Sunday, May 13, 2018

Astronomers found a pair of dead stars that can be placed between the Earth and the Moon

Astronomers using the NICER telescope found in the group of the Altar a pair of dead stars that could easily be placed between the Earth and the Moon. White dwarf and pulsar are located at a distance of 300 thousand kilometers from each other. The findings of the researchers were published in the journal Astrophysical Journal Letters.

The NICER telescope was put into orbit and installed at the International Space Station last year. Its main task is to search for pulsars and study their structure by the way X-ray flashes appear on the surface of pulsars at the time when they begin to "steal" matter from their neighbors.

In the course of the study, scientists observed the double star IGR J17062-6143, which was discovered in 2006. It is a relatively unusual pair of white dwarf and pulsar, stealing the matter of a neighbor and periodically generating unusually long and frequent X-ray flares.

Astronomers long ago knew that the "halves" of IGR J17062-6143 are very close to each other, but they could not calculate the distance between them because of insufficiently long observations and the absence of telescopes capable of very accurately measuring the length of "dips" in the x-ray signal , generated by the rotation of the pulsar.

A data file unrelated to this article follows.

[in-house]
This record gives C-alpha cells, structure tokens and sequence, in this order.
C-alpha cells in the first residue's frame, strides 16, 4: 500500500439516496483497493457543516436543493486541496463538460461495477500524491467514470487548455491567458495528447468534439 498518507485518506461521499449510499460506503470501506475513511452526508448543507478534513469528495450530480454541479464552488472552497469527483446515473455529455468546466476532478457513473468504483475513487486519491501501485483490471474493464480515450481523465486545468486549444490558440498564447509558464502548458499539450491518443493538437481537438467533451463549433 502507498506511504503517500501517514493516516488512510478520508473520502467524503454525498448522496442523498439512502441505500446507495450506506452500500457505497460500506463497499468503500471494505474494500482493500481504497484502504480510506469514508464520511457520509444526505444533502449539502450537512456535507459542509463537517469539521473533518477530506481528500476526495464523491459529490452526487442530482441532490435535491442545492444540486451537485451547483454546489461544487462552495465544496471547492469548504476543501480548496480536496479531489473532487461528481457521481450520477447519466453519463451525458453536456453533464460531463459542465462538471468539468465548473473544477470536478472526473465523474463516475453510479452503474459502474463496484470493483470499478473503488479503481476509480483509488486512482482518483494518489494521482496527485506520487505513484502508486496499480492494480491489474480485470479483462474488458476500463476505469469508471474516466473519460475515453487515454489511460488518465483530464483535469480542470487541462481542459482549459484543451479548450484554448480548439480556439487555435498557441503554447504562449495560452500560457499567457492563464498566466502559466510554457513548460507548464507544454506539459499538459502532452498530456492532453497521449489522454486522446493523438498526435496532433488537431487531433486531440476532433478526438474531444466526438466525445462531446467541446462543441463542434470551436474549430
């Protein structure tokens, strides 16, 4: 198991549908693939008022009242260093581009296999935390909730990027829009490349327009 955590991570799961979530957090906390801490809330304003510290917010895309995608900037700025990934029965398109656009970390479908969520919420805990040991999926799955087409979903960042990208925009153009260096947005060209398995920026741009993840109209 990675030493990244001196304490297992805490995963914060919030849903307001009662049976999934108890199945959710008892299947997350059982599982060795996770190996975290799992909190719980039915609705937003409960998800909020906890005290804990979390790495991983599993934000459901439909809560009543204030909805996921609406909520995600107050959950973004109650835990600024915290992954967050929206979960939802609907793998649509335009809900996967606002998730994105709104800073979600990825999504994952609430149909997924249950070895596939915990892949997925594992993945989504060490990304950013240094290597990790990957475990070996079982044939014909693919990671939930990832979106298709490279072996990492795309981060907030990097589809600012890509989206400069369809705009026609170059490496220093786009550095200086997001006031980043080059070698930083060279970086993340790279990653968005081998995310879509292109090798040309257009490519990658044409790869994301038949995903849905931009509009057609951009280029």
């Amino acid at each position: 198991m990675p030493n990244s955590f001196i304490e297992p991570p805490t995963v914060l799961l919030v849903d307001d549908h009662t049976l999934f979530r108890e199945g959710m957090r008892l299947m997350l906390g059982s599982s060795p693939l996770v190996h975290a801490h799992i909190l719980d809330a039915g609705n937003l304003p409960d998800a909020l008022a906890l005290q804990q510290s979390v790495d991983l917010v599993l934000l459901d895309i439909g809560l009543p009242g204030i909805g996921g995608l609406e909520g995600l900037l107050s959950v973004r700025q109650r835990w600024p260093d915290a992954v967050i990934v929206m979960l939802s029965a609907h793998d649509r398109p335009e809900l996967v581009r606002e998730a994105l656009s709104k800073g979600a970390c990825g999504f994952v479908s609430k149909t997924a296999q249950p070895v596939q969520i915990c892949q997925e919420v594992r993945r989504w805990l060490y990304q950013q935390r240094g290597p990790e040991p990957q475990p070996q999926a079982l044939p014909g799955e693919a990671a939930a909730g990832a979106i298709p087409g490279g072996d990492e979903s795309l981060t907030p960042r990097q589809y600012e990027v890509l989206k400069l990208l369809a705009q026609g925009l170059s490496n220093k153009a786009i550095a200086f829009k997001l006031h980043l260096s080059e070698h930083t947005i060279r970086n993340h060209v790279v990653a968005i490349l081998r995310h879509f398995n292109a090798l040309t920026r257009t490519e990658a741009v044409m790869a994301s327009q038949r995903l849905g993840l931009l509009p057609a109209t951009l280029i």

The launch of NICER solved this problem, and in the autumn of last year NASA astronomers for the first time were able to accurately measure both the rotation frequency of the pulsar, and the distance between it and its companion, watching IGR J17062-6143 for five days. As it turned out, they are separated only 300 thousand kilometers, a scant distance by the standards of space.

Due to this, the white dwarf makes one revolution around the pulsar in just 38 minutes, moving at the same time with a huge speed, close to light. The pulsar moves in a similar way, but its movement is difficult to notice, since it is two orders of magnitude heavier than the dwarf.

Read also: Astronomers first discovered helium in the atmosphere of an exoplanet
Earlier it was reported that  scientists discovered the brightest supernova in the universe . ASASSN-15lh is twice as bright as the previously fixed maximum for supernovae, thousands of times brighter than the "normal" supernovae and 50 times brighter than our Milky Way galaxy.

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